This has led to a massive exodus of farmers, herders and agriculturally-dependent rural families from the countryside to the cities. Last January, it was reported that crop failures (particularly the Halaby pepper) just in the farming villages around the city of Aleppo, had led “200,000 rural villagers to leave for the cities.” In October 2010, the New York Times highlighted a UN estimate that 50,000 families migrated from rural areas just that year, “on top of the hundreds of thousands of people who fled in earlier years.” In context of Syrian cities coping with influxes of Iraqi refugees since the U.S. invasion in 2003, this has placed additional strains and tensions on an already stressed and disenfranchised population.
The biggest implication is that deposing one — or even a dozen — strong man totalitarian governments will not alter the situation on the ground. And projections — cited by the authors in the report above — show continued decline in rainfed crops in Syria “between 29 and 57 percent from 2010 to 2050”.
I agree with the authors and others that stopping the brutal suppression of the opposition movement in Syria is and should be the immediate focus of international efforts. However, the broader implications of Syrian drought — and the drought across the entire region — are not really addressed by the authors.
A region with growing population and rapidly diminishing water can only lead to a few scenarios, none of them good. Water wars and massive waves of ecological migration are not outcomes that the region — or the world as a whole — are willing to face.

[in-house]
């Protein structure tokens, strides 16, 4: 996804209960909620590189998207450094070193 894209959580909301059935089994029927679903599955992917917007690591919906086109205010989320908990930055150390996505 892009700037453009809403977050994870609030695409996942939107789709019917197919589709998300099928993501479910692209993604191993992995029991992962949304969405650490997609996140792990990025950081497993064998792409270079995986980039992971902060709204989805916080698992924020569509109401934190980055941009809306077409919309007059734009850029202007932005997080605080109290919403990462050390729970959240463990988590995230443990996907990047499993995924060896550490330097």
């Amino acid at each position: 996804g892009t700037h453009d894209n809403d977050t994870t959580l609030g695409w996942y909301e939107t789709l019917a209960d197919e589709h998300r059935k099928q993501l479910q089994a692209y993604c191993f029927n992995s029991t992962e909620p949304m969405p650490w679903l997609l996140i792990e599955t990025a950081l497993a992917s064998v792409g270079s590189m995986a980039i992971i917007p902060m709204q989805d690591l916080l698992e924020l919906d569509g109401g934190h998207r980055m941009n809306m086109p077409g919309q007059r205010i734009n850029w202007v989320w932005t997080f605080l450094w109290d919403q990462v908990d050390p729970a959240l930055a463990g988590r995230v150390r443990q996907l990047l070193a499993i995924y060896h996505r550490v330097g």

(h/t Thomas Friedman)
Shameless plug: I wrote about Egypt’s new government and climate change policies for GOOD last year. I’m quite interested in Middle Eastern climate policies. I think they’ll carry a lot more political weight for the UN climate process once the countries begin to stabilize.
The United States Government has just asked the Kingdom of Saudi Arabia (KSA) to raise the levels of its oil production in summer 2012. Oil production is otherwise anticipated to be at some 9.8 mbd this summer, with fluctuations of around 200 kbd about that number. (There are rumors it has just hit 10 mbd.) It is reported that the KSA could raise production to 12.5 mbd if needed. Saudi Oil Minister Ali al-Naimi has now stated that the KSA is able to meet that commitment.”
Read the rest at The Oil Drum
The fact remains that oil will continue to play a major role in the overall energy mix for many decades. It is clear that a petroleum-free transportation system is decades away. And if you look at the vast range of products derived from crude oil, everything from lubricants to asphalt, medicines to plastics, it is clear petroleum is here to stay.
I see renewable energy sources as supplementing existing sources, helping to prolong our continued export of crude oil. And this is why we are investing in solar energy, which we also have in abundance. The Kingdom experiences roughly 3,000 hours of sunshine per year, emitting about 7,000 watts of energy per square metre. Saudi Arabia also features empty stretches of desert that can host solar arrays and it is blessed with deposits of quartz that can be used in the manufacture of silicon photovoltaic cells.”